Sunday, 27 November 2011 13:05
It is impossible to communicate the anguish of impossibility, even though—or because—it is the central axis of what we quaintly, if unaquaintedly, refer to as reality. Coming to understand the nature of impossibility is the essence of education. This is no doubt why Freud said that education is one of the three impossible professions. The other two are governing and conducting a psychoanalysis. Freud’s successor Lacan went further, and recognized that the anguish that brings someone to psychoanalysis is nothing but the impossibility of love, for which there is no cure. He affirmed that impossibility in his famous apothegm, “il n'y a pas de rapport sexuel” (there is no sexual relation).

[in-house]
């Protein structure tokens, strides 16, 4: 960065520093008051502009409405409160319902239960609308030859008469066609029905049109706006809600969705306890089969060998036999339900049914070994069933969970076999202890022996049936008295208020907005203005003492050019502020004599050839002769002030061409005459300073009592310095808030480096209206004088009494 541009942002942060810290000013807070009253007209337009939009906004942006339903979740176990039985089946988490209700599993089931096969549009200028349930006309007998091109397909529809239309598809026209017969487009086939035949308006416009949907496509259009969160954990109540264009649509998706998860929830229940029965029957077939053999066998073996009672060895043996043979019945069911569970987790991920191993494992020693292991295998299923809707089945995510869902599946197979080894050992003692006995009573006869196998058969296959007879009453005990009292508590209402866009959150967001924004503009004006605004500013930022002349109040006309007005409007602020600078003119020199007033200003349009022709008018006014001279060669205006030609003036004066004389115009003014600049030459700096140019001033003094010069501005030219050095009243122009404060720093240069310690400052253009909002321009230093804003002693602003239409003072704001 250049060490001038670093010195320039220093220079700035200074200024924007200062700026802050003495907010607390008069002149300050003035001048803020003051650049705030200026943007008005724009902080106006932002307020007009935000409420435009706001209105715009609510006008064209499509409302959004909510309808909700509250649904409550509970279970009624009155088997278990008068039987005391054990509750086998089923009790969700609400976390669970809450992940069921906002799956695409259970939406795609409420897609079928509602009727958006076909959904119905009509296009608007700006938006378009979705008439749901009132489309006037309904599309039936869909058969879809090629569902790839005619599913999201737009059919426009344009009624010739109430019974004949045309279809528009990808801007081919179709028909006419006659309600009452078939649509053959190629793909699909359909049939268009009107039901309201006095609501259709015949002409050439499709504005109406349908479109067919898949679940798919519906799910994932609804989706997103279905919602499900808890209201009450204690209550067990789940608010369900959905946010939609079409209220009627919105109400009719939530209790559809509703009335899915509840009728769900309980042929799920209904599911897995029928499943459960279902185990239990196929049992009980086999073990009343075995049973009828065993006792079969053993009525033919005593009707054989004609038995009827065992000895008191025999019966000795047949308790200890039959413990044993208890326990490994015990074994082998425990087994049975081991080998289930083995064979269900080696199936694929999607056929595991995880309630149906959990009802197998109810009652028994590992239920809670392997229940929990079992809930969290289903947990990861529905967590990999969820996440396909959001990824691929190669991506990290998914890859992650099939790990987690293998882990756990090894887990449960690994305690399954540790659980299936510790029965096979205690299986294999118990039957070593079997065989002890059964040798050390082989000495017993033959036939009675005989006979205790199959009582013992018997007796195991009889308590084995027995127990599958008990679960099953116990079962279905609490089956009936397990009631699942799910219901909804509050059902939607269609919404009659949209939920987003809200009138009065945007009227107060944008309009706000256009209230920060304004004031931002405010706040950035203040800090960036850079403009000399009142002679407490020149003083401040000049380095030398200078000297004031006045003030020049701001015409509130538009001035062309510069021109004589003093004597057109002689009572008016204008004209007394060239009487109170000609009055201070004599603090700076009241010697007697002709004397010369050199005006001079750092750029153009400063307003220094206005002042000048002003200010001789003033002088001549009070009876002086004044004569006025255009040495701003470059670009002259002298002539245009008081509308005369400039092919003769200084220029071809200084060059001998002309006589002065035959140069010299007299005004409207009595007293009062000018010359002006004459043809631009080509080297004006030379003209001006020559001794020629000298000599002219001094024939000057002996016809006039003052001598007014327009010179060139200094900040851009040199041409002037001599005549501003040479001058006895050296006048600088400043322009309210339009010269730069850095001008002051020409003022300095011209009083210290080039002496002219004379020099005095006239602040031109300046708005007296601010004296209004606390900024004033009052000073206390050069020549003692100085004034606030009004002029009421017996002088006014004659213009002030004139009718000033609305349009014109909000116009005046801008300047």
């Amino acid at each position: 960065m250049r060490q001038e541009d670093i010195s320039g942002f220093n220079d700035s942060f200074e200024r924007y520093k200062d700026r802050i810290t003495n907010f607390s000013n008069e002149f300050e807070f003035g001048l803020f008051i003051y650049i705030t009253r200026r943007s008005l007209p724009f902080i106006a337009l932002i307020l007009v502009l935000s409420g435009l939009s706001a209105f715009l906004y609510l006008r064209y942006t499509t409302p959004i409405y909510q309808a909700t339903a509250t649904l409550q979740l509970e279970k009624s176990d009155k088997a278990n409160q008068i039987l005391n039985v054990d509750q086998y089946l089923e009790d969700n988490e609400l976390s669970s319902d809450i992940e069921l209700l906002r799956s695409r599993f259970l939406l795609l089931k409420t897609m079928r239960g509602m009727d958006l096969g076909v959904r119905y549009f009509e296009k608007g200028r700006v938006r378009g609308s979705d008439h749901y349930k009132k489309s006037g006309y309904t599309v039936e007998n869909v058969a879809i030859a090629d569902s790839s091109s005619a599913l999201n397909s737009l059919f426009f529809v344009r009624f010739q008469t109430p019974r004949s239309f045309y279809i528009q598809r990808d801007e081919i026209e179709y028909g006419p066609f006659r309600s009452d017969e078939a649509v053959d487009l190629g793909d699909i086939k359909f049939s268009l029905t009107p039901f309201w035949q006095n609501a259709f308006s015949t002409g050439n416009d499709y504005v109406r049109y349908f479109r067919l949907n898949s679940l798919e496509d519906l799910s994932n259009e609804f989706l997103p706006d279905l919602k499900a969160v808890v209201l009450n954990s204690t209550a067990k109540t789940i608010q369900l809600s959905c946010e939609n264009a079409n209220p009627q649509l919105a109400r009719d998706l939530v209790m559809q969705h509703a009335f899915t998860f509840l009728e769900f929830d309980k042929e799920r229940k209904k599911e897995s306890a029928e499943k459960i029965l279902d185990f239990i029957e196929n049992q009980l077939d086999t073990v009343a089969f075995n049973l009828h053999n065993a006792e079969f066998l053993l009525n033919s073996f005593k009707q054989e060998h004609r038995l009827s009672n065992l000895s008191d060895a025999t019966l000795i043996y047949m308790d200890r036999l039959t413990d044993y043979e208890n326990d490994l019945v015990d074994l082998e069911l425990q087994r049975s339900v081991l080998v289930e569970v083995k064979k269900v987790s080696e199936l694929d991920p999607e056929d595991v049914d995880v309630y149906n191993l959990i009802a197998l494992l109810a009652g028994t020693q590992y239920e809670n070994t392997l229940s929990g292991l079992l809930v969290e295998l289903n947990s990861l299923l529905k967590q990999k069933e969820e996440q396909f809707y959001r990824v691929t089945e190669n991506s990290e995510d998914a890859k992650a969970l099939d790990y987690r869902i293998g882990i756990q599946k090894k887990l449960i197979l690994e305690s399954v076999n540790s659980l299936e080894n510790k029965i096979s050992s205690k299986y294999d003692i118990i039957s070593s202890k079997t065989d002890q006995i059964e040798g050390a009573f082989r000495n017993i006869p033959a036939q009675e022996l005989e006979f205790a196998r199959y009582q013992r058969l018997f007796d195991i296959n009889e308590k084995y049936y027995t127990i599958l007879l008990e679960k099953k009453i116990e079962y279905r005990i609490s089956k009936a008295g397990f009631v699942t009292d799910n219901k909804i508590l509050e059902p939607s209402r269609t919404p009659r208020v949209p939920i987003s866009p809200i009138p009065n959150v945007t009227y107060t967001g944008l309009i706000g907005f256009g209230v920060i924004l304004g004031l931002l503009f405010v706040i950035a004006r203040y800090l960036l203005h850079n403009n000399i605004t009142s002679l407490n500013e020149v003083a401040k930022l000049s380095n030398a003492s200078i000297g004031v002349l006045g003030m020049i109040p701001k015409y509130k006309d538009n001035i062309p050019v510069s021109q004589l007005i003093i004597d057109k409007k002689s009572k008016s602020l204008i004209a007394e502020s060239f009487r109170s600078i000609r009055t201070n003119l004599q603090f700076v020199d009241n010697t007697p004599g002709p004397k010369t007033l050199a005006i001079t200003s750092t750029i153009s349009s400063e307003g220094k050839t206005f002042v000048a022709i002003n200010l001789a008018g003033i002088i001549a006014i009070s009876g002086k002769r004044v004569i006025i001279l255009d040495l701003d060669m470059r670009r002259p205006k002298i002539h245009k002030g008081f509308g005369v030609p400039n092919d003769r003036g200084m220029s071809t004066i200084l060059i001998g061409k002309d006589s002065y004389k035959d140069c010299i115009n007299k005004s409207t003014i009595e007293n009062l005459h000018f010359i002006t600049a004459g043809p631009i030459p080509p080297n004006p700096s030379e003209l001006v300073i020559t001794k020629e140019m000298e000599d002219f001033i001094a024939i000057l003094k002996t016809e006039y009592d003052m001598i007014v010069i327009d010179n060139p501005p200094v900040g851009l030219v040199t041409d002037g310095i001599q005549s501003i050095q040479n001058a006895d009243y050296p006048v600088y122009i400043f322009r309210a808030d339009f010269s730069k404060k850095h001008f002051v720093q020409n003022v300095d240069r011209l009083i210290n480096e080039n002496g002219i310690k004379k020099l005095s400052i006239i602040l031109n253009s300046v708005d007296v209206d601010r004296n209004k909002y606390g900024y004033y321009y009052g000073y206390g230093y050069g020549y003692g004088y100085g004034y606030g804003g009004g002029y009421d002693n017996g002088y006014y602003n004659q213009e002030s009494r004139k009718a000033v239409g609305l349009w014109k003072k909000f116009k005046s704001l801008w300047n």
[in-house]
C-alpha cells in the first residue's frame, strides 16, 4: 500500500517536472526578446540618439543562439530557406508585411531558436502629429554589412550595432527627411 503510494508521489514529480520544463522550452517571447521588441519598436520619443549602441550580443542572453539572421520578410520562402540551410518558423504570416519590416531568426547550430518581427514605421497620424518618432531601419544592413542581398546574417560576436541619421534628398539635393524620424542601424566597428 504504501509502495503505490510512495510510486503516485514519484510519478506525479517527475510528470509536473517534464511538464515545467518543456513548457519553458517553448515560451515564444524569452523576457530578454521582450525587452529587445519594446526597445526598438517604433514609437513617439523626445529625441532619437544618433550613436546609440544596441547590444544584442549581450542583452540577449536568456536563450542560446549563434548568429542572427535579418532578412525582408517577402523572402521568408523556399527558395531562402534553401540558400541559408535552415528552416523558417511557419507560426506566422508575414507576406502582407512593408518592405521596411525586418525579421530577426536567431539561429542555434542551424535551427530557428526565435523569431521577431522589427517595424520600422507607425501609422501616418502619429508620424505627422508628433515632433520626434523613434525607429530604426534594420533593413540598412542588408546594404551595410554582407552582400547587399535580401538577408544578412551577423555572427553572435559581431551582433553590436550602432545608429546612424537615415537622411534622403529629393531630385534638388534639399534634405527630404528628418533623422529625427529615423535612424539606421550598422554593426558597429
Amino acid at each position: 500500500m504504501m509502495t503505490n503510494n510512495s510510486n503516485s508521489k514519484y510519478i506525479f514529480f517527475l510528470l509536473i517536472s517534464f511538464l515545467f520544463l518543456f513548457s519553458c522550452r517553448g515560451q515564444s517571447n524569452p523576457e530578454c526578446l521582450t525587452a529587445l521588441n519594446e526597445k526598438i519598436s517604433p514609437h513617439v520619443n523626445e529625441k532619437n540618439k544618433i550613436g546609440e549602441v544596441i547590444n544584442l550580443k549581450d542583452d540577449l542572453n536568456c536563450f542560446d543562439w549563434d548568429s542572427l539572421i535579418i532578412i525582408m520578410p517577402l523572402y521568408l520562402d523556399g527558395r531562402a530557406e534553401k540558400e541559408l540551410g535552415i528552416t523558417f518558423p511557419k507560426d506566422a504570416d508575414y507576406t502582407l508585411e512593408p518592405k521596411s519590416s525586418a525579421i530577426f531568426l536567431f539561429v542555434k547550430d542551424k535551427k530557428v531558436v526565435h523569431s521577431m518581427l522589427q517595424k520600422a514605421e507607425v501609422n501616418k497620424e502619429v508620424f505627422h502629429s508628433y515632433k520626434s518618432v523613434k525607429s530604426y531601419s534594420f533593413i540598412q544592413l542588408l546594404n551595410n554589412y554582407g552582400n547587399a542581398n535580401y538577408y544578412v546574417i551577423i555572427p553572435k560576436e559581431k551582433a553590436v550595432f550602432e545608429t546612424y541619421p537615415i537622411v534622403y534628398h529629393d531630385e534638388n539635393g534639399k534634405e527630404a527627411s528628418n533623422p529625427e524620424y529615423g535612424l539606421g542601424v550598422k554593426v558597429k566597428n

But such assertions of the existence of specific dimensions of impossibility evade the radical ubiquity of impossibility as the hallmark of existence tout court. Impossibility is always and everywhere. There is no relation of any kind—not just sexual. Even friendships are based on illusion. No colleagues are really in the same league. Our words are riddled with ambiguities, our desires with unconscious conflicts and counter-desires. Our identities are inauthentic. We are imitations of imitations. Finding oneself is impossible. Discovering truth is impossible. There is no credible knowledge. No scientific theory lasts for very long (although its lifespan can be prolonged by being turned into an ideological given; in other words, a religious belief, as has happened with Darwinism—which cannot explain a long list of scientific observations, ranging from the Cambrian explosion to the fact of eco-systems to the irreducible complexity of even the most apparently simple microbiological structure). The impossibility of understanding the world or each other or oneself is at least useful in deflating the arrogance and grandiosity of the narcissistic ego. Unfortunately, narcissists can easily remain in denial of their own impossibility for a long time, until karma catches up with them.